Monthly Archives: December 2019

30 Dec 2019: Back to Basics: No Knead Bread

DSC_0022-1I used to bake bread all of the time and, for a while, I was the proud owner of a bread bucket courtesy of my mother-in-law which we used to turn out several loaves of bread at a time.

While bread-making doesn’t intimidate me, I fell out of the habit sometime when I went back to school and only occasionally made bread until I discovered this recipe for No Knead Bread which was originated by Jim Lahey of Sullivan Street Bakery. And while the original is delicious, the improved loaf suggested by Cook’s Illustrated in this post on Epicurious is genius. Who knew adding beer and vinegar would make bread better?

This is not a recipe that can be rushed. I usually start the dough about 18 hours before I’d like to bake, which can be a challenge for busy schedules! But trust me, the end result is well worth the planning.

Cook’s Illustrated Almost No Knead Bread

Downloaded from Epicurious.com (October 1, 2015)

Ingredients

  • 3 cups (15 ounces) all purpose or bread flour (I used King Arthur unbleached)
  • 1/4 tsp. instant or rapid-rise yeast
  • 1 1/2 tsp. salt
  • 3/4 cup plus 2 Tbs. (7 ounces) water at room temp
  • 1/4 cup plus 2 Tbs. (3 ounces) mild flavored lager (Budweiser for the win)
  • 1 Tbs. white vinegar

Method:

  1. Whisk flour, yeast and salt in large bowl. Add water, beer and vinegar. Using rubber spatula, fold mixture, scraping up dry flour from bottom of bowl until shaggy ball forms.
  2. Cover bowl with plastic wrap and let sit at room temperature for 8 to 18 hours.
  3. Lay 12- to 18-inch sheet of parchment paper inside 10-inch skillet and spray with nonstick cooking spray. Transfer dough to lightly floured work surface and knead 10 to 15 times. Shape dough into ball by pulling edges into middle. Transfer dough, seam-side down, to parchment-lined skillet and spray surface of dough with nonstick cooking spray. Cover loosely with plastic wrap and let rise at room temperature until dough has doubled in size and does not readily spring back when poked with finger, about 2 hours.
  4. About 30 minutes before baking, adjust oven rack to lowest position, place 6- to 8-quart heavy-bottomed Dutch oven (with lid) on rack, and heat oven to 500 degrees. Lightly flour top of dough and, using razor blade or sharp knife, make one 6-inch long, 1/2-inch deep slit along top of dough.
  5. Carefully remove pot from oven and remove lid. Pick up dough by lifting parchment overhang and lower into pot (let any excess parchment hang over pot edge). Cover pot and place in oven. Reduce oven temperature to 425 degrees and bake covered for 30 minutes.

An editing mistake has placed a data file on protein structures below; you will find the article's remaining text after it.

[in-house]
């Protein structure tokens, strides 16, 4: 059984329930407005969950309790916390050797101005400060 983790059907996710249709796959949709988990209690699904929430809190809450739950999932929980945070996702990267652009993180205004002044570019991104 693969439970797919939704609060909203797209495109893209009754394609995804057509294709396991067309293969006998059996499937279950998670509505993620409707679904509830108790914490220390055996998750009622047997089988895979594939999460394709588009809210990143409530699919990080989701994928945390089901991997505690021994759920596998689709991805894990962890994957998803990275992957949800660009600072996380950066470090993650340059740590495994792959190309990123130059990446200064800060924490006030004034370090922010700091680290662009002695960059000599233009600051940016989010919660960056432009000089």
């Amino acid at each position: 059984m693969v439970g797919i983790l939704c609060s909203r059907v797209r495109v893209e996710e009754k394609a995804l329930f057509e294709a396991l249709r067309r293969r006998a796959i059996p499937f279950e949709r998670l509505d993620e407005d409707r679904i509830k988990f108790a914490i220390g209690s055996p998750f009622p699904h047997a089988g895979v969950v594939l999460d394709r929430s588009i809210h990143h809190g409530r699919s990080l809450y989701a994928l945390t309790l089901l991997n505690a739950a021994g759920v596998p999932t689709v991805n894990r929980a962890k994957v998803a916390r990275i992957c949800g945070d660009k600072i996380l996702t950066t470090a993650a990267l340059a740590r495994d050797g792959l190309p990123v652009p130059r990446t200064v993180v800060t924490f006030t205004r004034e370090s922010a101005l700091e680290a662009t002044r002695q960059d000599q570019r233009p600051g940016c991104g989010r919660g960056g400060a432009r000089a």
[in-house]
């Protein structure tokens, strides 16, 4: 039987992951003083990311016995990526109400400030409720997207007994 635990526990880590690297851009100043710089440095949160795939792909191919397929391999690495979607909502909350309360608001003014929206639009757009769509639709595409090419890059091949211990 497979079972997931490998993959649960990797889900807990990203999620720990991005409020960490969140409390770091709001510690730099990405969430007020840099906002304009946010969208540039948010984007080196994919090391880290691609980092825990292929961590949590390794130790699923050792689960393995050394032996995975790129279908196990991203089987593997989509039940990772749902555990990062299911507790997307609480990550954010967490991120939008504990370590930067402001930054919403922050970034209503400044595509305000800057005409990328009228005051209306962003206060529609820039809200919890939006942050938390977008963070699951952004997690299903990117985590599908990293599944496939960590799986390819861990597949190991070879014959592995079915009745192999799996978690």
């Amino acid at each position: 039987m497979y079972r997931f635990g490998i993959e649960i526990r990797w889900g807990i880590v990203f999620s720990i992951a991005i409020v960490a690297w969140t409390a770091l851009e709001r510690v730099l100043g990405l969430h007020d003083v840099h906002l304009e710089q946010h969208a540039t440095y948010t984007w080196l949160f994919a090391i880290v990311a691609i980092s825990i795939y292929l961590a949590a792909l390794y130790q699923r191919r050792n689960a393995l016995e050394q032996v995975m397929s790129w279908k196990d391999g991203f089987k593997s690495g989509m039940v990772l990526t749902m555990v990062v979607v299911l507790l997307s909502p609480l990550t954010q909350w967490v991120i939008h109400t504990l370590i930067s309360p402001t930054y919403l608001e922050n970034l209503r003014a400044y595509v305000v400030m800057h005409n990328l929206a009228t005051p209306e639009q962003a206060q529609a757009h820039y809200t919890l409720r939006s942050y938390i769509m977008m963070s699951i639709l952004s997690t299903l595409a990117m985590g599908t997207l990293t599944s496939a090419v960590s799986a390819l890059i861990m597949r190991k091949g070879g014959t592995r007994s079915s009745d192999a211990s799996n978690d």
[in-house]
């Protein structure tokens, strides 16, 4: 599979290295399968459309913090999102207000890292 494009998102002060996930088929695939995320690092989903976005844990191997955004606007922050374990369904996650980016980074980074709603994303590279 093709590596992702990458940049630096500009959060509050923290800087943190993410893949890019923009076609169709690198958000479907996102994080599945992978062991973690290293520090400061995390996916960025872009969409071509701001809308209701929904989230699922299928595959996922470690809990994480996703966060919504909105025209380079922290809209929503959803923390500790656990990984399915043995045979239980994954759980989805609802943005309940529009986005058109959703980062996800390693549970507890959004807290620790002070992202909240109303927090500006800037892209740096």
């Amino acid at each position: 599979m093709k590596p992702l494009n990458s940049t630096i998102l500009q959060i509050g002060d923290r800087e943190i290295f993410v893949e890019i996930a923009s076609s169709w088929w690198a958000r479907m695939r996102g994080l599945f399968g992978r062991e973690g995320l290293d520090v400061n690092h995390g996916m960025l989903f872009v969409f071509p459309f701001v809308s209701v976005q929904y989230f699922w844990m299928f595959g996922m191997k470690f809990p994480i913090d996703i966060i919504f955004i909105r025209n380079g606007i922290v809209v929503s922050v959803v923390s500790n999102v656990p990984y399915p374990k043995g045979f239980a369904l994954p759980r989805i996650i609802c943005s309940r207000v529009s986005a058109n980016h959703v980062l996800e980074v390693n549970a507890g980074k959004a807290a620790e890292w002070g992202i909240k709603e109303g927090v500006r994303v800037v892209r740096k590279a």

6. Remove lid and continue to bake until loaf is deep brown and instant-read thermometer inserted into center registers 210 degrees, 20 to 30 minutes longer.
  7. Carefully remove bread from pot; transfer to wire rack and cool to room temperature, about 2 hours.

A Quebecois Treat for Christmas

DSC_0017-1Baked from “Sap Happy” written by OLIVER SCHWANER-ALBRIGHT. New York Times, March 2, 2008

I’m sure there are other more traditional sweets from my husband’s Québécois heritage that we could roll out for the holidays, but this one was a special family request: Sugar Pie (always Maple) or Tarte au Sucre.  It ticks all of the boxes for Québécois delights – maple sugar and fat, in this case butter and cream.

While we’ve both enjoyed my mother-in-law’s recipes for sugar pie – she had two – but this one from Chantal Séquin seems to be more a more traditional take on the tarte au sucre we’ve sampled in Montréal, so we went with that this holiday season.

Joyeaux Noël!

Tarte au Sucre (Maple Syrup Pie) based on a recipe by Chantal Séquin

Ingredients

For the crust:

  • 1 cup flour
  • ¼ teaspoon salt
  • 1 teaspoon sugar
  • 5 tablespoons butter, cubed
  • 3 tablespoons ice water

For the filling:

  • 2 eggs
  • 1 tablespoon flour
  • ½ cup heavy cream
  • 1 cup maple syrup, preferably medium dark

Crème fraîche, for serving.

Method

1. Preheat the oven to 400 degrees. Make the crust (we’ve also used a good quality pre-made crust, especially handy for those who are pastry-challenged) by combining the flour, salt and sugar in a large bowl. Cut the butter into the flour with a fork or pastry blender until the mixture is the texture of coarse meal. Sprinkle a tablespoon of ice water at a time over the dough, lifting and tossing it with the fork. When it begins to come together, gather the dough, press it into a ball and then pull it apart. If it crumbles in your hands, it needs more water. Add a teaspoon or two more water, as needed.

2. Flatten the ball of dough and roll between two sheets of plastic wrap into a circle 10 inches in diameter. Remove the plastic and lay the dough into a 9-inch tart pan, press into place and remove excess dough. Place in the freezer.

3. Meanwhile, make the filling by beating the eggs in a bowl. Gradually whisk in the flour. Add the cream and maple syrup and whisk until combined.

Pour into the crust-lined pan. (Helpful hint: protect the crust edges with foil to prevent burning). Cook until the middle still jiggles but is solid, 25 to 30 minutes. Serve with crème fraîche.

Serves 12.

 

 


%d bloggers like this: